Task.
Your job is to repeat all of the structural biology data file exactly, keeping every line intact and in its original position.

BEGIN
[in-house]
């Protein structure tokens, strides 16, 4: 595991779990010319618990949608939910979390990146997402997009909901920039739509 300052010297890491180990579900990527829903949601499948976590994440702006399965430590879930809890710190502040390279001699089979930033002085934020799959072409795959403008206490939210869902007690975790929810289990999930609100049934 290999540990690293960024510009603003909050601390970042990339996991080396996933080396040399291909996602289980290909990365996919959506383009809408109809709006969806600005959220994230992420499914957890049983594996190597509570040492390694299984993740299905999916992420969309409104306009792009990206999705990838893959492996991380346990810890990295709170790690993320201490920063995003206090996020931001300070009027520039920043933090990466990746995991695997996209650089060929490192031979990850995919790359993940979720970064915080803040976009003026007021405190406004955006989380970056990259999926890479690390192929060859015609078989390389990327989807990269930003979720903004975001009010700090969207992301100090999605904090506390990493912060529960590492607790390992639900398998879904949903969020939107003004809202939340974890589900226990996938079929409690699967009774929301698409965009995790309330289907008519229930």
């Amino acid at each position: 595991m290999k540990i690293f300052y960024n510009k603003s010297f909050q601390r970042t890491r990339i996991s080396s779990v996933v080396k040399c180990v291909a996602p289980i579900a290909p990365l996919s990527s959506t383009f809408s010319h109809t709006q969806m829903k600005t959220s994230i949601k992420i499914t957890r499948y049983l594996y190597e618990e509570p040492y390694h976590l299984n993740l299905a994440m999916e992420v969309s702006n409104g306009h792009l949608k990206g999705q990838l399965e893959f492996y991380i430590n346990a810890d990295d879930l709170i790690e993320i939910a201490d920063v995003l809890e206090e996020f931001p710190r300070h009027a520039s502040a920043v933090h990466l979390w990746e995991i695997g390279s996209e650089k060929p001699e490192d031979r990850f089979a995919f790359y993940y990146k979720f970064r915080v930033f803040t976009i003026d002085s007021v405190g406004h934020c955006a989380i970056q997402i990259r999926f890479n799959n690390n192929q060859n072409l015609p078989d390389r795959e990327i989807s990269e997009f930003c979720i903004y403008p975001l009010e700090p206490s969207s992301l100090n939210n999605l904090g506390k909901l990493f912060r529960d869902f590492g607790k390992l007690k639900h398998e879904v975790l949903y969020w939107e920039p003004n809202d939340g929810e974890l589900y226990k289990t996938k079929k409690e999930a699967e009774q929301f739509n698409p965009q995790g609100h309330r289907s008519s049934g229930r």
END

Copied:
[in-house]
């Protein structure tokens, strides 16, 4: 595991779990010319618990949608939910979390990146997402997009909901920039739509 300052010297890491180990579900990527829903949601499948976590994440702006399965430590879930809890710190502040390279001699089979930033002085934020799959072409795959403008206490939210869902007690975790929810289990999930609100049934 290999540990690293960024510009603003909050601390970042990339996991080396996933080396040399291909996602289980290909990365996919959506383009809408109809709006969806600005959220994230992420499914957890049983594996190597509570040492390694299984993740299905999916992420969309409104306009792009990206999705990838893959492996991380346990810890990295709170790690993320201490920063995003206090996020931001300070009027520039920043933090990466990746995991695997996209650089060929490192031979990850995919790359993940979720970064915080803040976009003026007021405190406004955006989380970056990259999926890479690390192929060859015609078989390389990327989807990269930003979720903004975001009010700090969207992301100090999605904090506390990493912060529960590492607790390992639900398998879904949903969020939107003004809202939340974890589900226990996938079929409690699967009774929301698409965009995790309330289907008519229930």
């Amino acid at each position: 595991m290999k540990i690293f300052y960024n510009k603003s010297f909050q601390r970042t890491r990339i996991s080396s779990v996933v080396k040399c180990v291909a996602p289980i579900a290909p990365l996919s990527s959506t383009f809408s010319h109809t709006q969806m829903k600005t959220s994230i949601k992420i499914t957890r499948y049983l594996y190597e618990e509570p040492y390694h976590l299984n993740l299905a994440m999916e992420v969309s702006n409104g306009h792009l949608k990206g999705q990838l399965e893959f492996y991380i430590n346990a810890d990295d879930l709170i790690e993320i939910a201490d920063v995003l809890e206090e996020f931001p710190r300070h009027a520039s502040a920043v933090h990466l979390w990746e995991i695997g390279s996209e650089k060929p001699e490192d031979r990850f089979a995919f790359y993940y990146k979720f970064r915080v930033f803040t976009i003026d002085s007021v405190g406004h934020c955006a989380i970056q997402i990259r999926f890479n799959n690390n192929q060859n072409l015609p078989d390389r795959e990327i989807s990269e997009f930003c979720i903004y403008p975001l009010e700090p206490s969207s992301l100090n939210n999605l904090g506390k909901l990493f912060r529960d869902f590492g607790k390992l007690k639900h398998e879904v975790l949903y969020w939107e920039p003004n809202d939340g929810e974890l589900y226990k289990t996938k079929k409690e999930a699967e009774q929301f739509n698409p965009q995790g609100h309330r289907s008519s049934g229930r």